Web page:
MIAC reverses Rule 53 decision Vote means middle-schoolers can continue to compete on high school teams

Last modified: 11/22/2015 10:08:34 PM
The masses spoke, and the MIAC listened.

In a somewhat surprising decision, the Massachusetts Interscholastic Athletic Council on Friday voted 10-1 to reverse MIAA Rule 53 — allowing middle school students to participate on high school teams.

Thus, all single-principal schools that include students in grades 7-12 can continue to use middle school athletes without a waiver, and those with two principals can use students if they seek a waiver — essentially a formality since such virtually every waiver is granted.

“I give the council credit and I respect them for understanding that they didn’t have all the facts when they took their first vote, and after discovering all the facts, changing their decision, which we’re all happy for,” said Frontier Regional School athletic director Marty Sanderson, who was the biggest advocate to argue against the rule change, and helped organize a group of Western Mass. athletic directors to attend the Thursday’s MIAC meeting.

Sanderson said there were two major factors going in their favor when trying to show the MIAC it wasn’t seeing the full picture — the vast difference in the enrollment of schools in the west, and the fact that participation numbers would drop precipitously.

Sanderson added that, in his opinion, the MIAC originally voted to change Rule 53 for the wrong reason.

“The bigger schools using the notion that we get a competitive edge by using middle schoolers was ridiculous,” said Sanderson. “This was never a competitive edge issue. Some schools have as many as 1,500 to 2,000 students in grades 9-12, where a school like ours has only 600 from grades 7-12.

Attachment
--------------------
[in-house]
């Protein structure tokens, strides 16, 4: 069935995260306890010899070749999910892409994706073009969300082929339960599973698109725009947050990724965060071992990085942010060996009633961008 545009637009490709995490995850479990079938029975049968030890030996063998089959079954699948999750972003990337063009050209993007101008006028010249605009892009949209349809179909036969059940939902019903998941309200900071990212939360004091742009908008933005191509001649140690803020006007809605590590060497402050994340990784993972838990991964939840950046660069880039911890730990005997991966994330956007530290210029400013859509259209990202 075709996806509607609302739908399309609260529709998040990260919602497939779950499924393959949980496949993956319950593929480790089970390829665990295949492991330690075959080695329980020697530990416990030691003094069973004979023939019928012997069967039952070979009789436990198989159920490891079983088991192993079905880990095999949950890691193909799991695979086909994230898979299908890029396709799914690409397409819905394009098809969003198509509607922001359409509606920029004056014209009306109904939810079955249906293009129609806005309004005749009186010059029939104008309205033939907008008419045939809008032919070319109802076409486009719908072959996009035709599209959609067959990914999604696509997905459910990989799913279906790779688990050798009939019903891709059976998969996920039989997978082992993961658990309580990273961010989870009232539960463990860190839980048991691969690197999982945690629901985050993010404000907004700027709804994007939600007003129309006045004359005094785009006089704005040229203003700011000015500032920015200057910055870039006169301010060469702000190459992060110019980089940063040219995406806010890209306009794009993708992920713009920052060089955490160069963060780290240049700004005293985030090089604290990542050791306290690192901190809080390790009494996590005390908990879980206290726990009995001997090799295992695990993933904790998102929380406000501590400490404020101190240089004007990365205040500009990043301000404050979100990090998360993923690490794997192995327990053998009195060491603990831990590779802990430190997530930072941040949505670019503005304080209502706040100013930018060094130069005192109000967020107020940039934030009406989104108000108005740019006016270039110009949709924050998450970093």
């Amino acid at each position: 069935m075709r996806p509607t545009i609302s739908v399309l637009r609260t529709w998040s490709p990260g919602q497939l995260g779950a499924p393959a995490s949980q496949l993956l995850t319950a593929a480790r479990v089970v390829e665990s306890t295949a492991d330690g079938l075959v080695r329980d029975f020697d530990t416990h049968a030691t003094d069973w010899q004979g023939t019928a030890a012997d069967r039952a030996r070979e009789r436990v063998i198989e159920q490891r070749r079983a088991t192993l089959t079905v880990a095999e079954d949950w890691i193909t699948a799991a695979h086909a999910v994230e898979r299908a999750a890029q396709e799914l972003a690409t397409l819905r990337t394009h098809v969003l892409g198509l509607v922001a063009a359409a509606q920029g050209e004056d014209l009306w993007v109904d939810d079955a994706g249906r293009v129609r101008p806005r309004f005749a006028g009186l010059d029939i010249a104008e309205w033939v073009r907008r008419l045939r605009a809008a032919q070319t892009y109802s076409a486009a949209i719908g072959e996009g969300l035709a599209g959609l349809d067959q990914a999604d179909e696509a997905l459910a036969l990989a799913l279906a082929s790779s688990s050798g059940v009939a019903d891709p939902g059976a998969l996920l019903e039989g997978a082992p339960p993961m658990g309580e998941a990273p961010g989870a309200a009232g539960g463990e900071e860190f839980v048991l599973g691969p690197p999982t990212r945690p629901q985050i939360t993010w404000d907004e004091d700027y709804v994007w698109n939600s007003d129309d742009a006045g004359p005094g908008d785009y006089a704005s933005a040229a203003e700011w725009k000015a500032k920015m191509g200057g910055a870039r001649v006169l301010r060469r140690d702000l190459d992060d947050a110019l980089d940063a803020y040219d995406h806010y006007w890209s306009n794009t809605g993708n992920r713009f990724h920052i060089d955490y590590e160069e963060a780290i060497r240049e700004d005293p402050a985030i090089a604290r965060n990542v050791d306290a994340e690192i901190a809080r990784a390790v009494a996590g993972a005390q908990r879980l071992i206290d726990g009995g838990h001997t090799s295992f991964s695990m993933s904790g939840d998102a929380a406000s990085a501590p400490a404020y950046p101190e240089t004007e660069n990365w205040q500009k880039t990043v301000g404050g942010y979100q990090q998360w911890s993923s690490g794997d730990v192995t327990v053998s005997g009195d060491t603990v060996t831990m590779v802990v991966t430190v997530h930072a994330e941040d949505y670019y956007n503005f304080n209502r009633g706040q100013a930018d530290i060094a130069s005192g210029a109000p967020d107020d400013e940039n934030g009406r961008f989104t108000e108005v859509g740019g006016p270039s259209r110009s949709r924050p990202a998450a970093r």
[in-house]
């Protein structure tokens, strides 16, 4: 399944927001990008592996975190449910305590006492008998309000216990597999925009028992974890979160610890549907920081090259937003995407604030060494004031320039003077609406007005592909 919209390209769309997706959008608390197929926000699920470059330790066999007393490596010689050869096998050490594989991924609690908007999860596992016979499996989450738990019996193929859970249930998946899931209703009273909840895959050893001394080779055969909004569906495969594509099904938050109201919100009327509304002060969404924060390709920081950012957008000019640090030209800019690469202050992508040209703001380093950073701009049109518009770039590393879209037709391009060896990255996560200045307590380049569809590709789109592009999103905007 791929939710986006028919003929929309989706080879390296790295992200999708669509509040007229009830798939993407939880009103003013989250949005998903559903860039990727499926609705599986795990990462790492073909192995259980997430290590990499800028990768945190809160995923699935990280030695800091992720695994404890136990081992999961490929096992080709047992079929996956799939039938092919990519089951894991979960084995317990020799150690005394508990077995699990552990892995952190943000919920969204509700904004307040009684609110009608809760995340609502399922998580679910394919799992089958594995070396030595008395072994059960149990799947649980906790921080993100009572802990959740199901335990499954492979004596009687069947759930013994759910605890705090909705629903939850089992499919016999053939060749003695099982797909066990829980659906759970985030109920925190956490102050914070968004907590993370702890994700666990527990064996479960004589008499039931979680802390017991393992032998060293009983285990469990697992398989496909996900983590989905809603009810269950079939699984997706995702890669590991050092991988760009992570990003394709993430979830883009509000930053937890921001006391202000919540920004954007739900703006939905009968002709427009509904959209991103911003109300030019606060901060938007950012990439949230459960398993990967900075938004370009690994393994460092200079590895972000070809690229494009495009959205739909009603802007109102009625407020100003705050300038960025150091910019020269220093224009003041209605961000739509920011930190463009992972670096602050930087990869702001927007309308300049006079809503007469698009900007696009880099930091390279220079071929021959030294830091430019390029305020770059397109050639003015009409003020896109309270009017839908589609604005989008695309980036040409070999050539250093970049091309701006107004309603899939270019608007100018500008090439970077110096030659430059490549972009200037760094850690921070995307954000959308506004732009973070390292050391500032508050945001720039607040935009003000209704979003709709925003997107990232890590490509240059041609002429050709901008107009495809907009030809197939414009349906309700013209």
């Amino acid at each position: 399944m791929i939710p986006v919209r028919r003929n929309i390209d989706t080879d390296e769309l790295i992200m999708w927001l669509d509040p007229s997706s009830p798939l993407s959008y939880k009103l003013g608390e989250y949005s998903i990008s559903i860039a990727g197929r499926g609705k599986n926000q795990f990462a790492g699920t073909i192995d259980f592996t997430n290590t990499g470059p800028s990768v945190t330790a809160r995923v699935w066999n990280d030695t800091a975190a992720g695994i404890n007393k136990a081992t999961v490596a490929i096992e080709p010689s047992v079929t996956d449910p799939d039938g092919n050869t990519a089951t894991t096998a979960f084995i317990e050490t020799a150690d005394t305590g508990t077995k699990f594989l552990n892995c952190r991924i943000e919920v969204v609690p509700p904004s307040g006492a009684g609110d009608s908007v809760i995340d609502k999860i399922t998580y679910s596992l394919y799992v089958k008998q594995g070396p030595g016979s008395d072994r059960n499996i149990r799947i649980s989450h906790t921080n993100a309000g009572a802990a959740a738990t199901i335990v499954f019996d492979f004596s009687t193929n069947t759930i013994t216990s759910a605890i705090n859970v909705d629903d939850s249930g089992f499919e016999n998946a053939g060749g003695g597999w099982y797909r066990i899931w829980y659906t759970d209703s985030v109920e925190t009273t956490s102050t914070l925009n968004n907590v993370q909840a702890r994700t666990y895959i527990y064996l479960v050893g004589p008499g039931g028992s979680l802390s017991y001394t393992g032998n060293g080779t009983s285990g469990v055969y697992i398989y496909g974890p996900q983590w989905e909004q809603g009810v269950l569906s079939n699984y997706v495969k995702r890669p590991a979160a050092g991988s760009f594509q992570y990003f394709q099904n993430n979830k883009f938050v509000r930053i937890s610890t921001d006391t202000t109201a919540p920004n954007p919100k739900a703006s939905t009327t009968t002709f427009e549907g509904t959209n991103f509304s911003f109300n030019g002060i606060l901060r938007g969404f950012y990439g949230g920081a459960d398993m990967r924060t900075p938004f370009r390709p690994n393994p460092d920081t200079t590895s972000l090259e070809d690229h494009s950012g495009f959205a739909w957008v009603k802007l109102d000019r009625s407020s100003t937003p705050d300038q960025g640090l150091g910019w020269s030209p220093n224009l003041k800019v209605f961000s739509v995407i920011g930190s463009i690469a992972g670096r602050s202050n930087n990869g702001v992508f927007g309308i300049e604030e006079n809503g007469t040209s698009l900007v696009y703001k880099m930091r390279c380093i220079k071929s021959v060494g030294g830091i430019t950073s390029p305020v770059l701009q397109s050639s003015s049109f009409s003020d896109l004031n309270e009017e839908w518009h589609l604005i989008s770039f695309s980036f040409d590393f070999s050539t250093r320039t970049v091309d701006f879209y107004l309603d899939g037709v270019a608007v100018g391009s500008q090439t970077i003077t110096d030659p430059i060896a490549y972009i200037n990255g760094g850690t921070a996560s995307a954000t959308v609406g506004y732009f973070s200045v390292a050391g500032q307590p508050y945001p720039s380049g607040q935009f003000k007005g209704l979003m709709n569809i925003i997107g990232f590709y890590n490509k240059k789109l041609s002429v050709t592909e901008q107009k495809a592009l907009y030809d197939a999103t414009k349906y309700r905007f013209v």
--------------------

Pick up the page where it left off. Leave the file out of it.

“If they kept (Rule 53), we would have had lost 60 athletes between track and cross country alone — that’s 1/10th of our student body,” continued Sanderson. What it came down to was that they didn’t understand the impact it would have on 7-12 schools. There’s no state association that should ever vote in a rule that takes athletes off the field.”

Sanderson was grateful to the MIAC for making the effort to make the best decision based on the facts.

“This would have made a huge impact, not just at our school, but other schools as well,” he said. “If they want to talk about educational athletics, these kids are there every day practicing and learning.”

Longtime Turners Falls High School softball and boys’ basketball coach Gary Mullins was pleased to head the news.

“(Turners) would be crippled without the use of middle school students,” said the former Indians AD. “We have continued over the years to apply for waivers in an attempt to keep our junior varsity teams functioning. The new rule would have impacted several surrounding schools, and without middle school participation, most of the JV teams would be affected to the point of becoming non-existent.

“It would also affect varsity teams if we could not use eight graders,” added Mullins. “I am aware that Marty and some other folks went to the MIAA to speak on this restrictive rule and it appears their words fell on the right ears. My thanks go out those who went and helped give us a chance to compete at the JV level and help allow the building process of trying to produce competitive varsity teams.”

Athol High School athletic director Dave King, who is president of the MIAA’s board of directors, applauded the MIAC’s decision.

“The result of (Thursday’s) vote to reverse the decision speaks to what our association is all about,” he said. “We are an organization run by school officials who try to do what is best for student athletes. Not all of our schools are exactly the same, and some of our rules affect us differently. In the end, when school leaders follow the correct process to advocate for their student athletes, our association is built to allow for changes to be made.

“The school leaders from (grades) 7-12 schools made a compelling presentation that brought additional awareness of how the new rule would negatively affect student athletes. With that, the MIAC decided to repeal their previous decision,” added King.


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